S. BHALAI – Landslide susceptibility of Portland, Jamaica
Table 3. Landslide susceptibility of slope gradient classes
Table 4. Landslide susceptibility of slope aspect classes
10 - 20 20 - 30 30 - 40 40 - 50
SCARP AREA AREA OF CLASS IN CLASS
0 3.13 10.75 17.95 24.30 26.75
303.58 295.59 159.19 49.13 1.94
2.75 9.18 8.26 3.45 0.15
Figure 14. Slope gradient and susceptibility. Although not shown, the susceptibility of slopes of gradient >50° is low.
Figure 15. Slope aspect and susceptibility.
comparable to the east-facing slopes which accounted for 13% of the parish area but which hosted 20% of landslide sources. The north-easterly facing slopes correspondingly had slightly lower susceptibility values.
4.3. Geological Causative Factors. Of the thirteen geotechnical groups, six had high landslide susceptibility weights, two of which were exceedingly high (Table 5; Figure 16). The Shale, Gibraltar White and the Cretaceous Volcanics groups accounted for 16%, 23% and 20% of the source areas respectively. These had approximately equal weights of susceptibility. Colluvium and Yellow Limestone, accounting for only 2% and 5% of sources respectively, had exceedingly high susceptibilities. Alluvial areas showed extremely low landslide susceptibility. No correlation was observed with the distance from geological faults (Table 6; Figure 17). Susceptibility remained unchanged even as distance increased further away from specific faults.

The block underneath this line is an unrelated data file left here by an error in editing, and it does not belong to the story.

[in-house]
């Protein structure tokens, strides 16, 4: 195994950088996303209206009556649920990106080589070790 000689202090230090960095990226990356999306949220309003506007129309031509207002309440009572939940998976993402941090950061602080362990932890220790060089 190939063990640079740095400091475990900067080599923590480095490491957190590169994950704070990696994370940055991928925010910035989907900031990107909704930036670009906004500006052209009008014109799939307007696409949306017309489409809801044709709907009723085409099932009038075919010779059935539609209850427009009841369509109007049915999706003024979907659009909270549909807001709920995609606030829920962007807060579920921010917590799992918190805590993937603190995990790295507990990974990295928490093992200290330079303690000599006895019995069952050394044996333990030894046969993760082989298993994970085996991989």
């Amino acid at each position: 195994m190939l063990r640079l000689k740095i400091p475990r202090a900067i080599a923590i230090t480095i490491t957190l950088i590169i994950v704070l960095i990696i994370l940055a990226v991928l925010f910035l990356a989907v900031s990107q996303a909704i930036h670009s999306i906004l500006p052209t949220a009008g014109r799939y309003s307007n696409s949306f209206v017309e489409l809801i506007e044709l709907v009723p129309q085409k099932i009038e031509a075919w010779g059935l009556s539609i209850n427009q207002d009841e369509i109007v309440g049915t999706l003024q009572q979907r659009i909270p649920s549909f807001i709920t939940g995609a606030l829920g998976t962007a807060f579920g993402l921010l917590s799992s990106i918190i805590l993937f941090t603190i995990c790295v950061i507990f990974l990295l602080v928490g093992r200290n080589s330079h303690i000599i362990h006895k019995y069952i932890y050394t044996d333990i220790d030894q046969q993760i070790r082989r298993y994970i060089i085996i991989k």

4.4. Susceptibility Model. The susceptibility weights calculated for each class of the predisposing factors for landslides (Table 7) were used as weightings to the respective class for the generation of the susceptibility model. A form of heuristic approach is somewhat introduced where some weighting were adjusted to ensure realistic representation of the parameters. This considers field experience and general knowledge of the respective geotechnical behaviour of the predisposing factors. Summation of the final weighted coverages produced the susceptibility model (Figure 18).
Five zones of increasing landslide susceptibility were identified in the final model. These are zones of Negligible to Low, Moderate, Moderately High, High and Very High landslide susceptibility. Using (i) the reserved source area inventory, and (ii) areas of known landslide susceptibility, the model was tested to determine the reliability of making predictions and provide for refinement. Using the first testing technique approximately 80% of the reserved source areas were confidently predicted in